Artist's concept of the Ambulance Drone, by Argo Design. Credit: argodesign.com
Drone ambulance issues that need addressing
Naturally, there are many practical issues that need to be fixed before the Drone Ambulance can enter actual development. For example, this concept is made to have only room for one person, which means that the EMT would not be present for the patients trip back to the hospital. In many cases, an injured person is in need of qualified medical personnel to take care of them in transit to ensure they remain in stable condition. This would make such a thing impossible, at least with its current specifications.
In addition, in urban environments, the presence of ambulance drones presents some legal problems. Currently, many major cities around the world prohibit the use of flying drones, so these laws would need to be revised or reconsidered. There’s also the issue of price. Rolston estimates that an ultralight drone could be constructed for roughly $1 million, which is much more expensive than an ambulance, but still cheaper than a medical helicopter.
However, one cannot deny that as a concept, it is quite interesting, and that something of this nature is inevitable given the rapid advances in drones and self-driving cars. And argodesign's idea is not the only concept out there for a medical drone that can offer life-saving assistance in emergency situations. For example, Alec Momont - a student from Delfty Technical University in the Netherlands - has come up with the idea of fitting a quadcopter with a defibrillator to create a different take on the ‘drone ambulance.’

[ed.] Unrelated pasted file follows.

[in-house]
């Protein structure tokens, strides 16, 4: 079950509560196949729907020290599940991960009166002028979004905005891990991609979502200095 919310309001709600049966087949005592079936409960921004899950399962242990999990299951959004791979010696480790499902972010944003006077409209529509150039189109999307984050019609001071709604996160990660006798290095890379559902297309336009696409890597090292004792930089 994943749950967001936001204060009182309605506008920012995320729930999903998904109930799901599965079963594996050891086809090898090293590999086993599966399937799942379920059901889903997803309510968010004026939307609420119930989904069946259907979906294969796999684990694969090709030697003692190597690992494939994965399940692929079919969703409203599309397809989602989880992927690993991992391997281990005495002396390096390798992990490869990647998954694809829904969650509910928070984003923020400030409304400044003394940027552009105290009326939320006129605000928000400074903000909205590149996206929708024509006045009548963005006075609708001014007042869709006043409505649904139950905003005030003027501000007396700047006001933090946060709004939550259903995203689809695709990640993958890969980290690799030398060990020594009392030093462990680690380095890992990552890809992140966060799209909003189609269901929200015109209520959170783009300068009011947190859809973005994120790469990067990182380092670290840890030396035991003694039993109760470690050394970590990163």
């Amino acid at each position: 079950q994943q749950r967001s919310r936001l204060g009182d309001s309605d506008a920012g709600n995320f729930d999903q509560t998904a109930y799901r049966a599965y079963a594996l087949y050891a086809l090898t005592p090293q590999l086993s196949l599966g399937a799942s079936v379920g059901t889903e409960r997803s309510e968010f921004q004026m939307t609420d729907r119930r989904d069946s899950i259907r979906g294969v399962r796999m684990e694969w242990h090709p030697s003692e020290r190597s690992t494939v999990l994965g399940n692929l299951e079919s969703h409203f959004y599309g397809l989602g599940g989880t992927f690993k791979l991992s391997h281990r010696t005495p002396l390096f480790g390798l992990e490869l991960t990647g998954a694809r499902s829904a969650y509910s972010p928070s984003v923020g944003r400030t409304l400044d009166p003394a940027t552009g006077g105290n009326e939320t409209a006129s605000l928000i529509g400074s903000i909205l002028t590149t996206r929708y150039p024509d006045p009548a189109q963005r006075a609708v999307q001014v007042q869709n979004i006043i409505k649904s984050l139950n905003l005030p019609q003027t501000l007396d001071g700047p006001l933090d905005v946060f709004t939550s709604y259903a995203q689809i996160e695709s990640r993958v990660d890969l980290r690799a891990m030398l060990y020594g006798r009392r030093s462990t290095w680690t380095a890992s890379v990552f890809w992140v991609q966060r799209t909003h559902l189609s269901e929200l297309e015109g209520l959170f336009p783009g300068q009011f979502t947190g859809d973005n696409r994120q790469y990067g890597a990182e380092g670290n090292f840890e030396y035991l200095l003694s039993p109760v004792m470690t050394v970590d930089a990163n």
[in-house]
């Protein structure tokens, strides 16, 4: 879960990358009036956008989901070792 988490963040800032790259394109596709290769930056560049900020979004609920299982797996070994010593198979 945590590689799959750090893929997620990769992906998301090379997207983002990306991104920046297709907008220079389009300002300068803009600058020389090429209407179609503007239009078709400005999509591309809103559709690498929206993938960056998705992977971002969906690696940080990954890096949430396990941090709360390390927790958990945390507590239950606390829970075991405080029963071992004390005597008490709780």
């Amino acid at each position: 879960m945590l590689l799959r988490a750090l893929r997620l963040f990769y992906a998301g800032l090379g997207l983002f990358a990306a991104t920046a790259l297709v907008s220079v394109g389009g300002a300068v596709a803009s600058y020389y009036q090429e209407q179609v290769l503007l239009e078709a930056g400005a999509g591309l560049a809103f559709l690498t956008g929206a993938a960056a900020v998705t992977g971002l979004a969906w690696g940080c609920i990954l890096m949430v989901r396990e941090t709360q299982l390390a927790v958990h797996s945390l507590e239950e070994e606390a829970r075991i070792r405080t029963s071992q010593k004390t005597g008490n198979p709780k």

Drone ambulance benefits
According to Momont, his concept for a specially-equipped flying machine could potentially save the lives of thousands of people who suffer from sudden heart attacks, thanks to its ability to reach victims quickly and easily. Weighing just 4kg (8.8 pounds) and capable of speeds of up to 100 km/h (60 mph), these drones could reach tight spots in dense cities where EMT's have a hard time of reaching. Momont also estimates that having a network of these first-aid quadcopters across a city could give someone suffering from cardiac arrest an 80 percent chance of survival.
As Momont writes on his website, some 800,000 people people suffer a cardiac arrest in Europe every year, but their odds of survival are currently an abismal 8%. "The main reason for this is the relatively long response time of emergency services of around 10 minutes," he says, "while brain death and fatalities occur with four to six minutes. With the Ambulance Drone, it is possible to deliver a defibrillator to any patient within a 12-square-kilometer (4.6 square miles) zone within one minute,”
Without a doubt, the advent of drones that can save people's lives are likely to alter people's perceptions of them. Combined with self-driving "drone" cars, delivery drones, and unmanned vehicles that can deliver clean, sustainable energy, it appears that UAVs are merely one aspect of a future where automation and semi-autonomous machinery will be doing the legwork for us.
Top image: argodesign.com